“The anti-BJP momentum will continue till the federal polls in 2019 due to the failure of the Modi government on many fronts,” said Sunil Singh Yadav, a Samajwadi Party (SP) legislator. “Besides their lies, their unkept promises, attempts to communalize society and support of violence in the name of [protecting] the cow have frustrated people. They will dethrone the BJP from the center.”

Modi has failed to respond to the escalating number of attacks on Muslims over their alleged consumption of beef: cows are sacred for Hindus and many states have laws prohibiting their slaughter.

BJP’s woes will help regional parties

Even BJP insiders say that the party will lose two-thirds of its seats in Uttar Pradesh, the most crucial state, because of poor governance and its failure to keep electoral promises. They expect a backlash at both the state and federal levels, possibly threatening Modi’s job.

“There are already murmurs that a poor showing by the BJP may prompt it to choose a prime minister other than Modi to attract the required number of coalition partners,” said Anil Tiwari, a political commentator.

Political analyst Hemant Tiwari added: “Uttar Pradesh will pose the biggest threat to the BJP. Congress is set to capitalize on the anti-BJP sentiments. However, the major beneficiaries of people’s anger will be the Samajwadi Party and Bahujan Samaj Party (BSP).”

BJP and its allies won 73 of the 80 seats in Uttar Pradesh, India’s most populous state, in the 2014 general elections. BJP itself captured 42.3% of the total vote; the SP took five of the remaining seats. BSP did not win a seat, but polled strongly with voters.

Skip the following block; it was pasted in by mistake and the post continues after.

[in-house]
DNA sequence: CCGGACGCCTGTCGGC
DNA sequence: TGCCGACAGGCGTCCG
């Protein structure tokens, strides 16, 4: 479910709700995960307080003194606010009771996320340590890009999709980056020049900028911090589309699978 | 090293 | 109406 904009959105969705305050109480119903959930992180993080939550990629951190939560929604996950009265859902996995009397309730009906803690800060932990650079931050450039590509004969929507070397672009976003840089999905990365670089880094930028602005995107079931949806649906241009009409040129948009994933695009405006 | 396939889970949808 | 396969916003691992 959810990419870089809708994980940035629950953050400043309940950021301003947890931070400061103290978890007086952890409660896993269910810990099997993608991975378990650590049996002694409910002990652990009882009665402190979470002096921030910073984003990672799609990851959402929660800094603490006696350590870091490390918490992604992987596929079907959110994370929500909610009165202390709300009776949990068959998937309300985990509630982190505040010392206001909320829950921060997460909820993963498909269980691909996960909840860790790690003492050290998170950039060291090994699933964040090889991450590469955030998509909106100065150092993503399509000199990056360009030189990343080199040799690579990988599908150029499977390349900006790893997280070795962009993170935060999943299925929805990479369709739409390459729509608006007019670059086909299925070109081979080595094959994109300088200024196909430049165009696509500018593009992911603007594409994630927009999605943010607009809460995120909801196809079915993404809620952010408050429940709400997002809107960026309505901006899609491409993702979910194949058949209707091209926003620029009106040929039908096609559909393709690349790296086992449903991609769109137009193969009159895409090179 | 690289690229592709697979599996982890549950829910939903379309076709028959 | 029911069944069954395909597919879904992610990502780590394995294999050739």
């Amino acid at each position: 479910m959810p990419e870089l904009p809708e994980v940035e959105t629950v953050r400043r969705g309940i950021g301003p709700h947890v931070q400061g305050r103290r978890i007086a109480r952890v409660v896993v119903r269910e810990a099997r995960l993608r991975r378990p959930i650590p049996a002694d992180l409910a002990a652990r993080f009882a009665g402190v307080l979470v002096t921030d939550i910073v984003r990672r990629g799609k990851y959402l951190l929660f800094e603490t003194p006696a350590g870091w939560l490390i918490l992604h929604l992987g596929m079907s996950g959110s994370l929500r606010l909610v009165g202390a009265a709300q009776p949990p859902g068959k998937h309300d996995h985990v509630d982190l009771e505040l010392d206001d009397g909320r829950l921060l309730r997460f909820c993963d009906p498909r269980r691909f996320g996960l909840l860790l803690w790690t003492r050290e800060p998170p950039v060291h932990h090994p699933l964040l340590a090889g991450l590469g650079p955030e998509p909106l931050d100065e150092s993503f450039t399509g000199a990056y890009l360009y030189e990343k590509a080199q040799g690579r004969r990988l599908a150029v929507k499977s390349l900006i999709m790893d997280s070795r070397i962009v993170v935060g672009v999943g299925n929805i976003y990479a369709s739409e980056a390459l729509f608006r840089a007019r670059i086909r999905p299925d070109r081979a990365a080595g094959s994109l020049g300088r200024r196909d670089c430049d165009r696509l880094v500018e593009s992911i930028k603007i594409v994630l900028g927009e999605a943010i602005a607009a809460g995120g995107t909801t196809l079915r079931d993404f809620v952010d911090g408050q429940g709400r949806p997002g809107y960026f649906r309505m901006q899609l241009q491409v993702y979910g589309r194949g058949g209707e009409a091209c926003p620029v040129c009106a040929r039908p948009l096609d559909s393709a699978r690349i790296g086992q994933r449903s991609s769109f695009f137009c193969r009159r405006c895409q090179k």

Congress won just two Uttar Pradesh constituencies in the 2104 poll — Amethi and Raibareilly — resulting in its worst-ever national tally of 44 seats. The party’s share of the vote in this state was merely 7%.

The Congress base shrank again to 6.3% of votes in the 2017 state assembly polls and its alliance with the incumbent SP failed; BJP’s Ajay Singh Bisht became the chief minister. Earlier this year, Congress  candidates lost their deposits in by-elections for the Lok Sabha (lower house) seats of Gorakhpur and Phulpur in Uttar Pradesh.

Grand alliance difficult to manage

Its success in the Hindi belt polls, where the party won 40% of the vote,  could energize Congress in Uttar Pradesh. However, it lacks grassroot workers and prominent leaders like Kamal Nath and Jyotiraditya Scindia in Madhya Pradesh and Ashok Gehlot and Sachin Pilot in Rajasthan.

“Congress has gradually lost its minority and Dalit voter base to SP and BSP. With Rahul’s consistent attack on BJP-RSS’ (Rashtriya Swayamsevak Sangh) divisive politics, a big chunk of these voters might switch back to Congress,” said BSP leader Sunil Shukla. “This will help the party to win 10-15 seats in UP [Uttar Pradesh]. However, it will remain behind SP and BSP in 2019.”